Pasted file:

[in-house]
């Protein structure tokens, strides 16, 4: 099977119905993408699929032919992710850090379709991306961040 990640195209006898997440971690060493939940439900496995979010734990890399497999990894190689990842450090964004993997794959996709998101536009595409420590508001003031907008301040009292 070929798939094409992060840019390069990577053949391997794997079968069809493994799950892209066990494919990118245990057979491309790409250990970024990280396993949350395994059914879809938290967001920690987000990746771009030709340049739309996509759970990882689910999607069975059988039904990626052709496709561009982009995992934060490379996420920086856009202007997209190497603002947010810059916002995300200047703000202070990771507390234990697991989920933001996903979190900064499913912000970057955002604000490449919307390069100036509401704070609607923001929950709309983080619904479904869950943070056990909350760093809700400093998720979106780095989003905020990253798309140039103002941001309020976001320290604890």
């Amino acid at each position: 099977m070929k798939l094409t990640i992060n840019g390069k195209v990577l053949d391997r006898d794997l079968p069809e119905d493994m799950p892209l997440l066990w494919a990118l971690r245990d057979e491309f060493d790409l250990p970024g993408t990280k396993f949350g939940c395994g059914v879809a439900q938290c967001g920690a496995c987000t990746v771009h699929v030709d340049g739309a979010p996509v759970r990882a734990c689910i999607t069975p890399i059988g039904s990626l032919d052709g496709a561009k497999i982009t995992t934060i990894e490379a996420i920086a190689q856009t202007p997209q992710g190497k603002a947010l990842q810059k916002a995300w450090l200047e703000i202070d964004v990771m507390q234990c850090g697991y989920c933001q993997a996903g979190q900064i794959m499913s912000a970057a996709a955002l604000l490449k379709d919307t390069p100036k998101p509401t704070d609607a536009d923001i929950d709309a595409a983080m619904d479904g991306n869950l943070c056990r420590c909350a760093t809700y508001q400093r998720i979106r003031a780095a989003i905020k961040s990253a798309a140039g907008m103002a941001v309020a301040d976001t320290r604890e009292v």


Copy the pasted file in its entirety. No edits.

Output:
[in-house]
């Protein structure tokens, strides 16, 4: 099977119905993408699929032919992710850090379709991306961040 990640195209006898997440971690060493939940439900496995979010734990890399497999990894190689990842450090964004993997794959996709998101536009595409420590508001003031907008301040009292 070929798939094409992060840019390069990577053949391997794997079968069809493994799950892209066990494919990118245990057979491309790409250990970024990280396993949350395994059914879809938290967001920690987000990746771009030709340049739309996509759970990882689910999607069975059988039904990626052709496709561009982009995992934060490379996420920086856009202007997209190497603002947010810059916002995300200047703000202070990771507390234990697991989920933001996903979190900064499913912000970057955002604000490449919307390069100036509401704070609607923001929950709309983080619904479904869950943070056990909350760093809700400093998720979106780095989003905020990253798309140039103002941001309020976001320290604890």
């Amino acid at each position: 099977m070929k798939l094409t990640i992060n840019g390069k195209v990577l053949d391997r006898d794997l079968p069809e119905d493994m799950p892209l997440l066990w494919a990118l971690r245990d057979e491309f060493d790409l250990p970024g993408t990280k396993f949350g939940c395994g059914v879809a439900q938290c967001g920690a496995c987000t990746v771009h699929v030709d340049g739309a979010p996509v759970r990882a734990c689910i999607t069975p890399i059988g039904s990626l032919d052709g496709a561009k497999i982009t995992t934060i990894e490379a996420i920086a190689q856009t202007p997209q992710g190497k603002a947010l990842q810059k916002a995300w450090l200047e703000i202070d964004v990771m507390q234990c850090g697991y989920c933001q993997a996903g979190q900064i794959m499913s912000a970057a996709a955002l604000l490449k379709d919307t390069p100036k998101p509401t704070d609607a536009d923001i929950d709309a595409a983080m619904d479904g991306n869950l943070c056990r420590c909350a760093t809700y508001q400093r998720i979106r003031a780095a989003i905020k961040s990253a798309a140039g907008m103002a941001v309020a301040d976001t320290r604890e009292v």